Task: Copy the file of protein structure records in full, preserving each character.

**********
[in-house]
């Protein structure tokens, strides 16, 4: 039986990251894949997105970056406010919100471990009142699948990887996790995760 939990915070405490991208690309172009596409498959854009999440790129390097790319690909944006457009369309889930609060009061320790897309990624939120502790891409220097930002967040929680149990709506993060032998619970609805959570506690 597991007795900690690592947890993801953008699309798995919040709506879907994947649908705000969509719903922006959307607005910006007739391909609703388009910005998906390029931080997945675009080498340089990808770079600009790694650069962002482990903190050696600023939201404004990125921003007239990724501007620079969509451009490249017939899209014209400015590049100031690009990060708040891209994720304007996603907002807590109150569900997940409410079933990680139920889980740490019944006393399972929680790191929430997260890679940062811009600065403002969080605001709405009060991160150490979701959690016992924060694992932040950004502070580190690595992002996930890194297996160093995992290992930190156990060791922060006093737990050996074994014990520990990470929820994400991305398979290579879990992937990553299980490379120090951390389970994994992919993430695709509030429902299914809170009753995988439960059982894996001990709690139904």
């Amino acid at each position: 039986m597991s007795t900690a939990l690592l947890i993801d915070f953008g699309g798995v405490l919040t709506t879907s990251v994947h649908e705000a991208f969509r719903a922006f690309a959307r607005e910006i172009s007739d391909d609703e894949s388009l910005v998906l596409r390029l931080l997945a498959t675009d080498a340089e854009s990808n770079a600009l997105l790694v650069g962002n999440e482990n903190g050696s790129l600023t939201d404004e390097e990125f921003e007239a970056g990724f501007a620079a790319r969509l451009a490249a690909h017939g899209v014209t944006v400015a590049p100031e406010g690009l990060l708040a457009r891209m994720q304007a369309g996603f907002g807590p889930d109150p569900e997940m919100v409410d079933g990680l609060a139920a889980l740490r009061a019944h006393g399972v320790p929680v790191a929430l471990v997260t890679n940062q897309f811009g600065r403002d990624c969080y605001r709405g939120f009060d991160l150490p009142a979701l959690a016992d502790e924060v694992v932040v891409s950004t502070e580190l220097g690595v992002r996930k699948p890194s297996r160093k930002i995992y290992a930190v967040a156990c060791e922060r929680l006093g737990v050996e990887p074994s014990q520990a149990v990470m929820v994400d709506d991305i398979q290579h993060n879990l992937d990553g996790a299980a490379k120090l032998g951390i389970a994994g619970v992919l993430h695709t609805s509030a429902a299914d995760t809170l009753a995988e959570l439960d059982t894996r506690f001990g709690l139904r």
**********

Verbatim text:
[in-house]
């Protein structure tokens, strides 16, 4: 039986990251894949997105970056406010919100471990009142699948990887996790995760 939990915070405490991208690309172009596409498959854009999440790129390097790319690909944006457009369309889930609060009061320790897309990624939120502790891409220097930002967040929680149990709506993060032998619970609805959570506690 597991007795900690690592947890993801953008699309798995919040709506879907994947649908705000969509719903922006959307607005910006007739391909609703388009910005998906390029931080997945675009080498340089990808770079600009790694650069962002482990903190050696600023939201404004990125921003007239990724501007620079969509451009490249017939899209014209400015590049100031690009990060708040891209994720304007996603907002807590109150569900997940409410079933990680139920889980740490019944006393399972929680790191929430997260890679940062811009600065403002969080605001709405009060991160150490979701959690016992924060694992932040950004502070580190690595992002996930890194297996160093995992290992930190156990060791922060006093737990050996074994014990520990990470929820994400991305398979290579879990992937990553299980490379120090951390389970994994992919993430695709509030429902299914809170009753995988439960059982894996001990709690139904």
């Amino acid at each position: 039986m597991s007795t900690a939990l690592l947890i993801d915070f953008g699309g798995v405490l919040t709506t879907s990251v994947h649908e705000a991208f969509r719903a922006f690309a959307r607005e910006i172009s007739d391909d609703e894949s388009l910005v998906l596409r390029l931080l997945a498959t675009d080498a340089e854009s990808n770079a600009l997105l790694v650069g962002n999440e482990n903190g050696s790129l600023t939201d404004e390097e990125f921003e007239a970056g990724f501007a620079a790319r969509l451009a490249a690909h017939g899209v014209t944006v400015a590049p100031e406010g690009l990060l708040a457009r891209m994720q304007a369309g996603f907002g807590p889930d109150p569900e997940m919100v409410d079933g990680l609060a139920a889980l740490r009061a019944h006393g399972v320790p929680v790191a929430l471990v997260t890679n940062q897309f811009g600065r403002d990624c969080y605001r709405g939120f009060d991160l150490p009142a979701l959690a016992d502790e924060v694992v932040v891409s950004t502070e580190l220097g690595v992002r996930k699948p890194s297996r160093k930002i995992y290992a930190v967040a156990c060791e922060r929680l006093g737990v050996e990887p074994s014990q520990a149990v990470m929820v994400d709506d991305i398979q290579h993060n879990l992937d990553g996790a299980a490379k120090l032998g951390i389970a994994g619970v992919l993430h695709t609805s509030a429902a299914d995760t809170l009753a995988e959570l439960d059982t894996r506690f001990g709690l139904r």